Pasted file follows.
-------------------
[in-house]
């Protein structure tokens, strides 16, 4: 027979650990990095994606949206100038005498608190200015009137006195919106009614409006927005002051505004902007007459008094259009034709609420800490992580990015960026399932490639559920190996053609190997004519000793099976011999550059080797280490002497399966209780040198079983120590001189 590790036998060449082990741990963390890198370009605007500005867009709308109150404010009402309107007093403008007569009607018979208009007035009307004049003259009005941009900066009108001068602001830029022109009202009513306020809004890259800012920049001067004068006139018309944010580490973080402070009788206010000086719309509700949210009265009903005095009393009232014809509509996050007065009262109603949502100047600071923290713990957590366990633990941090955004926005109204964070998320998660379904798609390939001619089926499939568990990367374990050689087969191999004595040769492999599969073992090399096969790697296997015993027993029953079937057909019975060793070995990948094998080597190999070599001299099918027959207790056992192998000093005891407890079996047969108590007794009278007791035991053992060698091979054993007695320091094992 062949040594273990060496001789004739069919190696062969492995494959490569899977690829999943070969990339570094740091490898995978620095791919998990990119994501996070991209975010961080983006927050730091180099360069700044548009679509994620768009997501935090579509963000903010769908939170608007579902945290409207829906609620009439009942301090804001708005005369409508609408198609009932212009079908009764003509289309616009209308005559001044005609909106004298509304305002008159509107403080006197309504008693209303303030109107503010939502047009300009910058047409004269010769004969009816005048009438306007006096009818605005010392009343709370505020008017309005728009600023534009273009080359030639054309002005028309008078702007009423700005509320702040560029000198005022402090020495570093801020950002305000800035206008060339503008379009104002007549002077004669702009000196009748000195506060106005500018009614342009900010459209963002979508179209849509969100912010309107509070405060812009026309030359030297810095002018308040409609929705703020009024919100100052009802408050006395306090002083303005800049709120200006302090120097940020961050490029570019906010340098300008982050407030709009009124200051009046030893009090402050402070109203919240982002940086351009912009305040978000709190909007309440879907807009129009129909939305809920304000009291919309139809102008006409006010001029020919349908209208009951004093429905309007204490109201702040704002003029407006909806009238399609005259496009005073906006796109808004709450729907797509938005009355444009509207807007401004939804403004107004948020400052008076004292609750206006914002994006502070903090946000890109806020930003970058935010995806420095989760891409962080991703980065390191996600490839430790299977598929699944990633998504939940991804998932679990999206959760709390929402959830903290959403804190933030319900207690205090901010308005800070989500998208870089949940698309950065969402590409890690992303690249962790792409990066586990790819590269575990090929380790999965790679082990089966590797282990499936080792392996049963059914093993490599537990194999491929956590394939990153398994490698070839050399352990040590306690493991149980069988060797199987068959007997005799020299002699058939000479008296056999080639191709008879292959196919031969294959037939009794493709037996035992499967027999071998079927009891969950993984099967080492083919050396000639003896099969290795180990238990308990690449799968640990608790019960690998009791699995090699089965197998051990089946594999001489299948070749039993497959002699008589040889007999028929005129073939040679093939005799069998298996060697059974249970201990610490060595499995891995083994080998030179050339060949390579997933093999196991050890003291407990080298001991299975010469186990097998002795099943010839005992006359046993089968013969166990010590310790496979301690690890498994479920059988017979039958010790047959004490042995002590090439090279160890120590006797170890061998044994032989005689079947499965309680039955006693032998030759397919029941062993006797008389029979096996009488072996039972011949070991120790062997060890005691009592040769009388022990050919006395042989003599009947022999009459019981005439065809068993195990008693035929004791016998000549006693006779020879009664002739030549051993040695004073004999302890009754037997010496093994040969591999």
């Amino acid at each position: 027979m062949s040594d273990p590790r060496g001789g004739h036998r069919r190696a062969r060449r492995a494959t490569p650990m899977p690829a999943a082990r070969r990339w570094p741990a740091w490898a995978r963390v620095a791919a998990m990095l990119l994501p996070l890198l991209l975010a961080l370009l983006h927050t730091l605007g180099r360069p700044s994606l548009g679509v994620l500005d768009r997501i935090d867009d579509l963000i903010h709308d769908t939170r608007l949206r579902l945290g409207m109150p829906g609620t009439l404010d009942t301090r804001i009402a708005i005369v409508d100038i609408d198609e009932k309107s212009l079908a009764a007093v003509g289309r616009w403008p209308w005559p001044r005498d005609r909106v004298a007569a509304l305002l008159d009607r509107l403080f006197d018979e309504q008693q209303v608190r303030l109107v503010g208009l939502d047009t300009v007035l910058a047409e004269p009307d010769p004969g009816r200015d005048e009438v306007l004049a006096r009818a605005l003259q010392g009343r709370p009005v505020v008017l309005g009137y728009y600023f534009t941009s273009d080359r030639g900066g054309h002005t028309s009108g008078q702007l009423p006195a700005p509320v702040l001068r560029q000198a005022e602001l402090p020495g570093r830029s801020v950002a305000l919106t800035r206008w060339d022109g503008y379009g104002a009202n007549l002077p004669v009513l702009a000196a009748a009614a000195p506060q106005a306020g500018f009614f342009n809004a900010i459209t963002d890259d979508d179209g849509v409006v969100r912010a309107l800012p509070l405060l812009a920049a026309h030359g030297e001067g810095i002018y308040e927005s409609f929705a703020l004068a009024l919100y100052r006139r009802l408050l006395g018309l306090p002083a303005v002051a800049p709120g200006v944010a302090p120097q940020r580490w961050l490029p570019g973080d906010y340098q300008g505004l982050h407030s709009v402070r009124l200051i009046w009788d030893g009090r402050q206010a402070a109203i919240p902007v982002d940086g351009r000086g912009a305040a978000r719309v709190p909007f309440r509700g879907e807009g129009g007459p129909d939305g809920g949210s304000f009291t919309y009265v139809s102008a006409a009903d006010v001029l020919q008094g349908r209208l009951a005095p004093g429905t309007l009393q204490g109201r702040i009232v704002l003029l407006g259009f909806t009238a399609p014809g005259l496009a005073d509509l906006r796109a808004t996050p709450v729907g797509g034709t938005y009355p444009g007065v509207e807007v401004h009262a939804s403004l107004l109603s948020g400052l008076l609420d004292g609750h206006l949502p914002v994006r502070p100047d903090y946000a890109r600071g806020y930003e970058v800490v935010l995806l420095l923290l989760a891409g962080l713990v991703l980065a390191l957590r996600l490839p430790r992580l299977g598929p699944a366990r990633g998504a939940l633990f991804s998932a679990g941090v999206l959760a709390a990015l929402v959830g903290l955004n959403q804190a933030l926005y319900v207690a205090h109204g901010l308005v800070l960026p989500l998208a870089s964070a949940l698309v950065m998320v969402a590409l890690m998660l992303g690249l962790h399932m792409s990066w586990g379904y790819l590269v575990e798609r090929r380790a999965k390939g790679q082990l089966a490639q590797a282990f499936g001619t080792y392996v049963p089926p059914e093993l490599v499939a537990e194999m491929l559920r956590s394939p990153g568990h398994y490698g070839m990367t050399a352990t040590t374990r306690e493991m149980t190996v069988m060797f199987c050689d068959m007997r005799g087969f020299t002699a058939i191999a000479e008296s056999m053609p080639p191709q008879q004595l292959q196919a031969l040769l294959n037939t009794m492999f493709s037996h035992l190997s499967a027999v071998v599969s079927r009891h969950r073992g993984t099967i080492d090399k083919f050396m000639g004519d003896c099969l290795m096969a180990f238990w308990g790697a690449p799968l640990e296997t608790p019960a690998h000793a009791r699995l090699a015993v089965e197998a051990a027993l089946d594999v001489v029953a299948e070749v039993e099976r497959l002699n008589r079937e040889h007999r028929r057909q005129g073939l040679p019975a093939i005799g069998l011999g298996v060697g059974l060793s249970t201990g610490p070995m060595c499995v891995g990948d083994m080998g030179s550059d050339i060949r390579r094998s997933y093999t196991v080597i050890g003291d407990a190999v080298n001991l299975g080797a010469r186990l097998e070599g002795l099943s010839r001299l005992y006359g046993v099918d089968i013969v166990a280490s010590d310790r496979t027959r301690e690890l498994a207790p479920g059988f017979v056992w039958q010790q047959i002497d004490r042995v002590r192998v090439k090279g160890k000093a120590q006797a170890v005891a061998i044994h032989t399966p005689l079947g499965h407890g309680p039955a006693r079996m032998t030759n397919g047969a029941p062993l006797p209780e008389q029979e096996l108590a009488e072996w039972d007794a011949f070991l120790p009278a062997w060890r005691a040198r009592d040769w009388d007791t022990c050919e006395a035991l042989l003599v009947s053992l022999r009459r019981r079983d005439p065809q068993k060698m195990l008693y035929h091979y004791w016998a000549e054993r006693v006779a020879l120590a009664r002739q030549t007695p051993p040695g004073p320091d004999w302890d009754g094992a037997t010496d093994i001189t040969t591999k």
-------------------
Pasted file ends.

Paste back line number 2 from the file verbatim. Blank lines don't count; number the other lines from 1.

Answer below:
């Protein structure tokens, strides 16, 4: 027979650990990095994606949206100038005498608190200015009137006195919106009614409006927005002051505004902007007459008094259009034709609420800490992580990015960026399932490639559920190996053609190997004519000793099976011999550059080797280490002497399966209780040198079983120590001189 590790036998060449082990741990963390890198370009605007500005867009709308109150404010009402309107007093403008007569009607018979208009007035009307004049003259009005941009900066009108001068602001830029022109009202009513306020809004890259800012920049001067004068006139018309944010580490973080402070009788206010000086719309509700949210009265009903005095009393009232014809509509996050007065009262109603949502100047600071923290713990957590366990633990941090955004926005109204964070998320998660379904798609390939001619089926499939568990990367374990050689087969191999004595040769492999599969073992090399096969790697296997015993027993029953079937057909019975060793070995990948094998080597190999070599001299099918027959207790056992192998000093005891407890079996047969108590007794009278007791035991053992060698091979054993007695320091094992 062949040594273990060496001789004739069919190696062969492995494959490569899977690829999943070969990339570094740091490898995978620095791919998990990119994501996070991209975010961080983006927050730091180099360069700044548009679509994620768009997501935090579509963000903010769908939170608007579902945290409207829906609620009439009942301090804001708005005369409508609408198609009932212009079908009764003509289309616009209308005559001044005609909106004298509304305002008159509107403080006197309504008693209303303030109107503010939502047009300009910058047409004269010769004969009816005048009438306007006096009818605005010392009343709370505020008017309005728009600023534009273009080359030639054309002005028309008078702007009423700005509320702040560029000198005022402090020495570093801020950002305000800035206008060339503008379009104002007549002077004669702009000196009748000195506060106005500018009614342009900010459209963002979508179209849509969100912010309107509070405060812009026309030359030297810095002018308040409609929705703020009024919100100052009802408050006395306090002083303005800049709120200006302090120097940020961050490029570019906010340098300008982050407030709009009124200051009046030893009090402050402070109203919240982002940086351009912009305040978000709190909007309440879907807009129009129909939305809920304000009291919309139809102008006409006010001029020919349908209208009951004093429905309007204490109201702040704002003029407006909806009238399609005259496009005073906006796109808004709450729907797509938005009355444009509207807007401004939804403004107004948020400052008076004292609750206006914002994006502070903090946000890109806020930003970058935010995806420095989760891409962080991703980065390191996600490839430790299977598929699944990633998504939940991804998932679990999206959760709390929402959830903290959403804190933030319900207690205090901010308005800070989500998208870089949940698309950065969402590409890690992303690249962790792409990066586990790819590269575990090929380790999965790679082990089966590797282990499936080792392996049963059914093993490599537990194999491929956590394939990153398994490698070839050399352990040590306690493991149980069988060797199987068959007997005799020299002699058939000479008296056999080639191709008879292959196919031969294959037939009794493709037996035992499967027999071998079927009891969950993984099967080492083919050396000639003896099969290795180990238990308990690449799968640990608790019960690998009791699995090699089965197998051990089946594999001489299948070749039993497959002699008589040889007999028929005129073939040679093939005799069998298996060697059974249970201990610490060595499995891995083994080998030179050339060949390579997933093999196991050890003291407990080298001991299975010469186990097998002795099943010839005992006359046993089968013969166990010590310790496979301690690890498994479920059988017979039958010790047959004490042995002590090439090279160890120590006797170890061998044994032989005689079947499965309680039955006693032998030759397919029941062993006797008389029979096996009488072996039972011949070991120790062997060890005691009592040769009388022990050919006395042989003599009947022999009459019981005439065809068993195990008693035929004791016998000549006693006779020879009664002739030549051993040695004073004999302890009754037997010496093994040969591999």